He also says that he was
investigating the story after reading about it in David Frum's article
. Check out the full article
for details.UPDATE 1-SEP-2006 15:21 EST: Sticky Notes has continued
to do an excellent job tracking "supernotes" and the Axis of Evil. Here's a good Lebanese blog
that's tracking the progress of this story, with good background on Hezbullah's activities. To date, nobody but Allahpundit has really acknowledged
our information from Mike Hornbrook. I'll do my best to follow up with Mike on everyone's questions in the mean time.As one of "the bloggers" circulating this story, I've done my best to couch everything in terms of this being an intriguing possibility, and may have made some emotional comments towards the implications of it being true, but have otherwise not found any
conclusive evidence to support my claims.
I can't make it clear enough: The facts of the matter are in no way
clear on whether or not the bills are counterfeit, from sitting at a desk here in Virginia. If you look back at my original thread
on the topic, you'll note that each and every one
of my "proofs" of the money being counterfeit, based on the wire photo evidence, were quickly and summarily dismissed.
Well, in light of the evidence, it's pretty clear that I might have another "Foiled Again!" on the way. I really am on a roll this week!
So where does that leave us? Well, if the "major banking center(s)" in Lebanon are accepting these hundred-dollar bills, then there's little doubt that the money is, in fact, quite real. (Or, at the least, that it's too good a counterfeit to be detectedânot to stoke the flames of controversy, though!) With that in mind, the debate now needs to move in the direction of identifying the source of Hezbullah's fortune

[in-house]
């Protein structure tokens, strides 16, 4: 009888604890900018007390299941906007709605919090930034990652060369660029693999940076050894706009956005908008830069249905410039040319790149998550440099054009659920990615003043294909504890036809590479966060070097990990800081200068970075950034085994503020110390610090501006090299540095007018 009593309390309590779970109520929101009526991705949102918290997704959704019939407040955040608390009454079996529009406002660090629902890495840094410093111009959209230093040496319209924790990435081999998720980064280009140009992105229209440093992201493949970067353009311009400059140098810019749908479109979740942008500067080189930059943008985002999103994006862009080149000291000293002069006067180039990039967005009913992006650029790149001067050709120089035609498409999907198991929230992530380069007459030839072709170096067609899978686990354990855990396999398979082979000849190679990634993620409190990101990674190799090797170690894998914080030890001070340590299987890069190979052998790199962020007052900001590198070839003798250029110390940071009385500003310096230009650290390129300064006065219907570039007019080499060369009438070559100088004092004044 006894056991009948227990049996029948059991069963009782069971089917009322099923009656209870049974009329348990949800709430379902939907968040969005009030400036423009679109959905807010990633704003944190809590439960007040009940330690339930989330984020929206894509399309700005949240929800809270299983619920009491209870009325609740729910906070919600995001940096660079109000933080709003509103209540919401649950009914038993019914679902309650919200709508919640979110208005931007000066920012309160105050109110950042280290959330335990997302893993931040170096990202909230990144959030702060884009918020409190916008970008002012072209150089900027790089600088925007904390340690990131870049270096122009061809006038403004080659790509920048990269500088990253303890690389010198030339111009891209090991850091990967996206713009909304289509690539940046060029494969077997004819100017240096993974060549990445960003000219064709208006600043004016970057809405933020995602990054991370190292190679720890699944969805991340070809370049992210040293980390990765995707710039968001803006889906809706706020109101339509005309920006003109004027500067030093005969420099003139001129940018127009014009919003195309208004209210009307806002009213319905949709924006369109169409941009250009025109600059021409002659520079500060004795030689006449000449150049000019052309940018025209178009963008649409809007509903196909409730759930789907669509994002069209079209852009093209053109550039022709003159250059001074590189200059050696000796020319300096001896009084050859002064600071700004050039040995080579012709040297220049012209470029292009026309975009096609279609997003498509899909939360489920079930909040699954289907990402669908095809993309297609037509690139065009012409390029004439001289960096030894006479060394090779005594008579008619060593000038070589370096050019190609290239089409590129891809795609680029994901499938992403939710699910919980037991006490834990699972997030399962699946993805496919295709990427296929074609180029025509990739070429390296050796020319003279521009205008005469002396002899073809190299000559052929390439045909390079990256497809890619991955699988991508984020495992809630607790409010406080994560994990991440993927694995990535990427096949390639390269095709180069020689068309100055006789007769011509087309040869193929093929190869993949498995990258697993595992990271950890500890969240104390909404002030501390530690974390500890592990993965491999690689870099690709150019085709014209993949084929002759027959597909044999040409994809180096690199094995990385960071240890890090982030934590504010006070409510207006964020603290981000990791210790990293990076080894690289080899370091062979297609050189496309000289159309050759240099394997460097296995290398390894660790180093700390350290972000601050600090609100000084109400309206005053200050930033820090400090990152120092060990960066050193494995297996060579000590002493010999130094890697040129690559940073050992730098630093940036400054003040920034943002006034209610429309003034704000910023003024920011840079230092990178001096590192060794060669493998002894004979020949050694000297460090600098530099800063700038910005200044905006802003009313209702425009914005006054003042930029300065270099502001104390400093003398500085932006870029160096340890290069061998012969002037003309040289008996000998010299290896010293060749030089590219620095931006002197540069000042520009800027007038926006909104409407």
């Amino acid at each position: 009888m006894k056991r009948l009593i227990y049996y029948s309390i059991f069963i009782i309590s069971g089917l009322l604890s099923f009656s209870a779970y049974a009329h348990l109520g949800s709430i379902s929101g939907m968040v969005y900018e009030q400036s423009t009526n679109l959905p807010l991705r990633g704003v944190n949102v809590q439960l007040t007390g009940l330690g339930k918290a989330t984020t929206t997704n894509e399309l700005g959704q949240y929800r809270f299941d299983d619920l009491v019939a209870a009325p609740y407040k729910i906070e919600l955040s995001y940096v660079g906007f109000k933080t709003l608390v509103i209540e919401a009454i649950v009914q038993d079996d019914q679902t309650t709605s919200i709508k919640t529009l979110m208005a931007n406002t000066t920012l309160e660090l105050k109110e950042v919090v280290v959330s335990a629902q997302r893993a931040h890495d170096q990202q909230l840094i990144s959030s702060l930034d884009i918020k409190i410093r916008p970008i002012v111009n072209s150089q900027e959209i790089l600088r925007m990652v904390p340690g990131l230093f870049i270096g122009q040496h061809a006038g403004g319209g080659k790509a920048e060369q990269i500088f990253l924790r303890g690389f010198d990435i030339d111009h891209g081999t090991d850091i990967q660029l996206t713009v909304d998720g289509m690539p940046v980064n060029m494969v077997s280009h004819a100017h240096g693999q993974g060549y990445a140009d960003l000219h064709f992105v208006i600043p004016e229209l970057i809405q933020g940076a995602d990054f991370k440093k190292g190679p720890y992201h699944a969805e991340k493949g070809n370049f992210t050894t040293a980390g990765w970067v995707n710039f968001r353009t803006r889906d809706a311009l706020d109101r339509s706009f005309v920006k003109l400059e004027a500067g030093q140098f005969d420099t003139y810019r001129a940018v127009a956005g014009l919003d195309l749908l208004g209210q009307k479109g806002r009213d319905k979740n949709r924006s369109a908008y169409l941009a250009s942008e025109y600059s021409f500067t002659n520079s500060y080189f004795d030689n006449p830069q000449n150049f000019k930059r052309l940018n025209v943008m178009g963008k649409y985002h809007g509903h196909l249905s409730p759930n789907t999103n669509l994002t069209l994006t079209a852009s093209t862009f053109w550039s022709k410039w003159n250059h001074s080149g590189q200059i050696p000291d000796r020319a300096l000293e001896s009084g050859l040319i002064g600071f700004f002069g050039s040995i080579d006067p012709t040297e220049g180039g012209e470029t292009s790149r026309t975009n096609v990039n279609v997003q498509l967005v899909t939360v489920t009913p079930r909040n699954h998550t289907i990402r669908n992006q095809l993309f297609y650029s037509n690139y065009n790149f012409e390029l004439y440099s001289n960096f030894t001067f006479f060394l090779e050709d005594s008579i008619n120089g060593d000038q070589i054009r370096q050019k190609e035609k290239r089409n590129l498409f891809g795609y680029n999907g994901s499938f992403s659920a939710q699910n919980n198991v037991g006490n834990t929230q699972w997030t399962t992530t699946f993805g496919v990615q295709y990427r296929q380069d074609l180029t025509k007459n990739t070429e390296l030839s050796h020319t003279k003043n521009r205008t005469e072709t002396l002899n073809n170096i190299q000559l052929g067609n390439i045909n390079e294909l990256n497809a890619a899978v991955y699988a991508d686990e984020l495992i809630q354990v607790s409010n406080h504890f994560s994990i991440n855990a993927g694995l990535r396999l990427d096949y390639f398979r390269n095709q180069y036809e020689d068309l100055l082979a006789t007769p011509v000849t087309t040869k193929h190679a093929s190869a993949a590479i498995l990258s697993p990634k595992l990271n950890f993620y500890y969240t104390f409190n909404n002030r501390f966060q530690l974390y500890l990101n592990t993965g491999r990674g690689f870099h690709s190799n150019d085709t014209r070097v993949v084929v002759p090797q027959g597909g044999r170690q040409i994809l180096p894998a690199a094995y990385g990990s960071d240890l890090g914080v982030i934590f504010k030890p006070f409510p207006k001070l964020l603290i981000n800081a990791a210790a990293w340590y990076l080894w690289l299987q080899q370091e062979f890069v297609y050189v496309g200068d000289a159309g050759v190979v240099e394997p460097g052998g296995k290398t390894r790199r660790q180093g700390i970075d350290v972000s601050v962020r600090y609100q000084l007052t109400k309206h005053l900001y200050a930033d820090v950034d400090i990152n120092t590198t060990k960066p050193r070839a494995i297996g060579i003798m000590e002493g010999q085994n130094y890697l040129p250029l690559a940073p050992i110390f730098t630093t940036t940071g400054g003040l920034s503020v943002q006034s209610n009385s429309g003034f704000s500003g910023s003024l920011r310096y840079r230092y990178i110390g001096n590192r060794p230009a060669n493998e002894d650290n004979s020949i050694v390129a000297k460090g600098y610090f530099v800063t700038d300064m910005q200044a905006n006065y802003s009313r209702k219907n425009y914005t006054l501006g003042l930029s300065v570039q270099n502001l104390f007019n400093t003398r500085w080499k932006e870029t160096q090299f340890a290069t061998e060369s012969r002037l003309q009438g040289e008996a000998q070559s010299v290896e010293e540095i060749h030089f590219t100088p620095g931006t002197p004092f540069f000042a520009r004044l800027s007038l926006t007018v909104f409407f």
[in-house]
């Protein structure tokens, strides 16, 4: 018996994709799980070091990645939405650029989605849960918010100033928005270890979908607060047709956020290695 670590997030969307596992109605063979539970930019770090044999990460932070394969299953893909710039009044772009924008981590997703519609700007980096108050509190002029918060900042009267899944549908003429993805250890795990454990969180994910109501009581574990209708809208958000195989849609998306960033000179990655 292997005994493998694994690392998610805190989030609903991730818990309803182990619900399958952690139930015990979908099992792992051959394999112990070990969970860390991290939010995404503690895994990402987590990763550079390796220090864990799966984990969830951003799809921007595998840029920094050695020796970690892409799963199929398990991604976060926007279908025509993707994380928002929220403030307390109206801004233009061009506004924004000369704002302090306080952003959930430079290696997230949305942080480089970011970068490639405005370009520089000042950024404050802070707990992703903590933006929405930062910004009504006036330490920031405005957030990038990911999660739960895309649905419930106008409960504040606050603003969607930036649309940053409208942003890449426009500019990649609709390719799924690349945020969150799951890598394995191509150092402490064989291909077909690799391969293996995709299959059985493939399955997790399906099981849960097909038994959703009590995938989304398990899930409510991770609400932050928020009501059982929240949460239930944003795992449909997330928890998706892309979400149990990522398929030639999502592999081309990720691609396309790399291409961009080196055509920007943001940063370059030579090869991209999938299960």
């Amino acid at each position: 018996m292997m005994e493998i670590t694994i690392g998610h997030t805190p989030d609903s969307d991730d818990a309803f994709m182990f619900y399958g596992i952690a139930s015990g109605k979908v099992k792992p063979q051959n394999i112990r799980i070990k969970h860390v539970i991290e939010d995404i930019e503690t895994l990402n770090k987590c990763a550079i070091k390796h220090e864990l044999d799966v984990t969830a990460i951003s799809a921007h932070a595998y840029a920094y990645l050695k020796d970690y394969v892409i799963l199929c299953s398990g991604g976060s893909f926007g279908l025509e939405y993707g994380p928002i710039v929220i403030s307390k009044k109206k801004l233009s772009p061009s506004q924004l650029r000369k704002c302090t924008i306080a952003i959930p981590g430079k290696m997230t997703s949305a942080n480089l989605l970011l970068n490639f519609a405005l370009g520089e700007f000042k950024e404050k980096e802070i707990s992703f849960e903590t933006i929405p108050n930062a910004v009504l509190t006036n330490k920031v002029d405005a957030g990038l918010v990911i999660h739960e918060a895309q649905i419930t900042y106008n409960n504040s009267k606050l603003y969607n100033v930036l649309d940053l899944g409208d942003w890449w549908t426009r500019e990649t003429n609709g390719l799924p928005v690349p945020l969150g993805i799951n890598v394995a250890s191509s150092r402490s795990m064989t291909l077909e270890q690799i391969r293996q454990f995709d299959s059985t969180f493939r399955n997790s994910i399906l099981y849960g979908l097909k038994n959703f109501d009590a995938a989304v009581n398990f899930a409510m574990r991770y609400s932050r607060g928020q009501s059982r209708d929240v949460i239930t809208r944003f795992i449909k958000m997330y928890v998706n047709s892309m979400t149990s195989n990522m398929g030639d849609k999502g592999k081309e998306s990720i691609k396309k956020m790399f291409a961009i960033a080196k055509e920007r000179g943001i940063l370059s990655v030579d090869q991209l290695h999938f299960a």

Iran? We've heard repeatedly that they are fully supportive of Hezbullah, and have been sending cash to Lebanon.
Saudi Arabia? No word on any connection there, but it wouldn't surprise me to see a wealthy cousin of the Royal Family pouring money into an anti-Israeli organization.
International Charities? Well, the U.S. Treasury has frozen the funds of one of 'em, so that's always an option.
As always, I'm interested in hearing what you, the Reader, think of these new developments. And I'm eagerly awaiting further input from Mike, who's certainly a valuable resource I haven't had in the past: A source on the ground.
I'll keep you posted as this new twist in the story develops!UPDATE 11:50 EST:
Mike Hornbrook, in the news:UPDATE 14:15 EST:
Mike has written us back. Here're some of the most relevant parts of his e-mail: